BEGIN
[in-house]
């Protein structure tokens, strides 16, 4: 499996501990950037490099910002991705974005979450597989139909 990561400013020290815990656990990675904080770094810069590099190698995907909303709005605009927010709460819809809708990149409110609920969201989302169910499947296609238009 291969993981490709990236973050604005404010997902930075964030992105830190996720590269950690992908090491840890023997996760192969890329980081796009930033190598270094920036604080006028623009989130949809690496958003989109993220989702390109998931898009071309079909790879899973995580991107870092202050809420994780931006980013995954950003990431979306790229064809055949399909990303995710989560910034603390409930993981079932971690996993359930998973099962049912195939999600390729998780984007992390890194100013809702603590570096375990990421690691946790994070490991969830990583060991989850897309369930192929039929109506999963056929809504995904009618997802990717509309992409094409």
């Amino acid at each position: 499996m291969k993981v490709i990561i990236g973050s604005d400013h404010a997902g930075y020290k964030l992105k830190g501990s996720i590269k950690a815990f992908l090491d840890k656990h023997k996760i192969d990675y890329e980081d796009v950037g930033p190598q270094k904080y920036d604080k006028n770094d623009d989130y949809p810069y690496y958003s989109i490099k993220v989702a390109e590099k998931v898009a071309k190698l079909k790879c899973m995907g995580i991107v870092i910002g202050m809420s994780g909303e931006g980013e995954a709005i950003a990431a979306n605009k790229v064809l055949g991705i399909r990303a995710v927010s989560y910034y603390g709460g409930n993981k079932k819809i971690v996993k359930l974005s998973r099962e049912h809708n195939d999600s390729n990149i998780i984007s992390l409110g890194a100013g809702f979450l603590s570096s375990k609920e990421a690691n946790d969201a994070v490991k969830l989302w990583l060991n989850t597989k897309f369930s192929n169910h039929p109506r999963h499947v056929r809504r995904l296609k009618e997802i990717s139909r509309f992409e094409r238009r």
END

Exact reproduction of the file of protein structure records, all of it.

[in-house]
């Protein structure tokens, strides 16, 4: 499996501990950037490099910002991705974005979450597989139909 990561400013020290815990656990990675904080770094810069590099190698995907909303709005605009927010709460819809809708990149409110609920969201989302169910499947296609238009 291969993981490709990236973050604005404010997902930075964030992105830190996720590269950690992908090491840890023997996760192969890329980081796009930033190598270094920036604080006028623009989130949809690496958003989109993220989702390109998931898009071309079909790879899973995580991107870092202050809420994780931006980013995954950003990431979306790229064809055949399909990303995710989560910034603390409930993981079932971690996993359930998973099962049912195939999600390729998780984007992390890194100013809702603590570096375990990421690691946790994070490991969830990583060991989850897309369930192929039929109506999963056929809504995904009618997802990717509309992409094409």
């Amino acid at each position: 499996m291969k993981v490709i990561i990236g973050s604005d400013h404010a997902g930075y020290k964030l992105k830190g501990s996720i590269k950690a815990f992908l090491d840890k656990h023997k996760i192969d990675y890329e980081d796009v950037g930033p190598q270094k904080y920036d604080k006028n770094d623009d989130y949809p810069y690496y958003s989109i490099k993220v989702a390109e590099k998931v898009a071309k190698l079909k790879c899973m995907g995580i991107v870092i910002g202050m809420s994780g909303e931006g980013e995954a709005i950003a990431a979306n605009k790229v064809l055949g991705i399909r990303a995710v927010s989560y910034y603390g709460g409930n993981k079932k819809i971690v996993k359930l974005s998973r099962e049912h809708n195939d999600s390729n990149i998780i984007s992390l409110g890194a100013g809702f979450l603590s570096s375990k609920e990421a690691n946790d969201a994070v490991k969830l989302w990583l060991n989850t597989k897309f369930s192929n169910h039929p109506r999963h499947v056929r809504r995904l296609k009618e997802i990717s139909r509309f992409e094409r238009r």